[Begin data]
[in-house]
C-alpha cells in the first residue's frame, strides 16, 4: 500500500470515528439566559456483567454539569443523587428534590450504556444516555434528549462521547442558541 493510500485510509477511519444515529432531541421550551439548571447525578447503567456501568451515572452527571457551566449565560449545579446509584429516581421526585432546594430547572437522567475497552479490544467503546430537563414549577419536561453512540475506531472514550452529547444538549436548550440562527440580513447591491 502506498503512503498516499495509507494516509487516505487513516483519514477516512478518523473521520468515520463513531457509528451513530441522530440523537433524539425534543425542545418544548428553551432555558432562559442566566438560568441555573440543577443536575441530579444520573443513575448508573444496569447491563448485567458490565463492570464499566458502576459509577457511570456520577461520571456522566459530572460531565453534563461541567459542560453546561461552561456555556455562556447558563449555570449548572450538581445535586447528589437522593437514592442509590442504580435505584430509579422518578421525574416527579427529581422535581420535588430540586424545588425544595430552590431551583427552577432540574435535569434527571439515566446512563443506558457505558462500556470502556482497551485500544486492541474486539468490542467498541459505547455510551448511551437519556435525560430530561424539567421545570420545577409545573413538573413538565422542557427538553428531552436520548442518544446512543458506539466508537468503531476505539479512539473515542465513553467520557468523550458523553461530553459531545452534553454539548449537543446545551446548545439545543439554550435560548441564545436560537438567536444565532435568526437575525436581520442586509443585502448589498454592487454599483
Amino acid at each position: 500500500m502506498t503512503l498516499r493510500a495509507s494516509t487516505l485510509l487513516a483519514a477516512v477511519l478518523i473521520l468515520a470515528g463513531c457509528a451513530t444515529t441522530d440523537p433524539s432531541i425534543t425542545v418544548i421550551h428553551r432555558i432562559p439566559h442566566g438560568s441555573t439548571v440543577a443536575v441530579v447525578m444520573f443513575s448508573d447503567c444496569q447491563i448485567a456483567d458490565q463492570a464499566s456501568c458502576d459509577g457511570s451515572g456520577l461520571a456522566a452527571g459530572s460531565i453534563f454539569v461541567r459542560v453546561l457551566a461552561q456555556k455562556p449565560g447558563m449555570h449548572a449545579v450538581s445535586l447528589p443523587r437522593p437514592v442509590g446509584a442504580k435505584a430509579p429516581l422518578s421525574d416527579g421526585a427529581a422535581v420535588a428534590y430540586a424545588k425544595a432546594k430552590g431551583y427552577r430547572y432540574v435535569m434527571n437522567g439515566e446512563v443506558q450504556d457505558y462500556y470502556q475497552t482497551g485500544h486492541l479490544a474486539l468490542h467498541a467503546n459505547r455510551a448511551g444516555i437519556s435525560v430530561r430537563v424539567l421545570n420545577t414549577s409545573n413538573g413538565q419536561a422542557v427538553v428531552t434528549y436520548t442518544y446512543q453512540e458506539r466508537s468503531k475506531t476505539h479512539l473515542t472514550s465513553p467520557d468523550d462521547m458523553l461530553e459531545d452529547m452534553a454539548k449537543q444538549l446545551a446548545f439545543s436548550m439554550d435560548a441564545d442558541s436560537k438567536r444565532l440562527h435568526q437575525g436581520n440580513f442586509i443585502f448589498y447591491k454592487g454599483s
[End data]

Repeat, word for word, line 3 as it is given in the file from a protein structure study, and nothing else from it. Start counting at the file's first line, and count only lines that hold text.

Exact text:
Amino acid at each position: 500500500m502506498t503512503l498516499r493510500a495509507s494516509t487516505l485510509l487513516a483519514a477516512v477511519l478518523i473521520l468515520a470515528g463513531c457509528a451513530t444515529t441522530d440523537p433524539s432531541i425534543t425542545v418544548i421550551h428553551r432555558i432562559p439566559h442566566g438560568s441555573t439548571v440543577a443536575v441530579v447525578m444520573f443513575s448508573d447503567c444496569q447491563i448485567a456483567d458490565q463492570a464499566s456501568c458502576d459509577g457511570s451515572g456520577l461520571a456522566a452527571g459530572s460531565i453534563f454539569v461541567r459542560v453546561l457551566a461552561q456555556k455562556p449565560g447558563m449555570h449548572a449545579v450538581s445535586l447528589p443523587r437522593p437514592v442509590g446509584a442504580k435505584a430509579p429516581l422518578s421525574d416527579g421526585a427529581a422535581v420535588a428534590y430540586a424545588k425544595a432546594k430552590g431551583y427552577r430547572y432540574v435535569m434527571n437522567g439515566e446512563v443506558q450504556d457505558y462500556y470502556q475497552t482497551g485500544h486492541l479490544a474486539l468490542h467498541a467503546n459505547r455510551a448511551g444516555i437519556s435525560v430530561r430537563v424539567l421545570n420545577t414549577s409545573n413538573g413538565q419536561a422542557v427538553v428531552t434528549y436520548t442518544y446512543q453512540e458506539r466508537s468503531k475506531t476505539h479512539l473515542t472514550s465513553p467520557d468523550d462521547m458523553l461530553e459531545d452529547m452534553a454539548k449537543q444538549l446545551a446548545f439545543s436548550m439554550d435560548a441564545d442558541s436560537k438567536r444565532l440562527h435568526q437575525g436581520n440580513f442586509i443585502f448589498y447591491k454592487g454599483s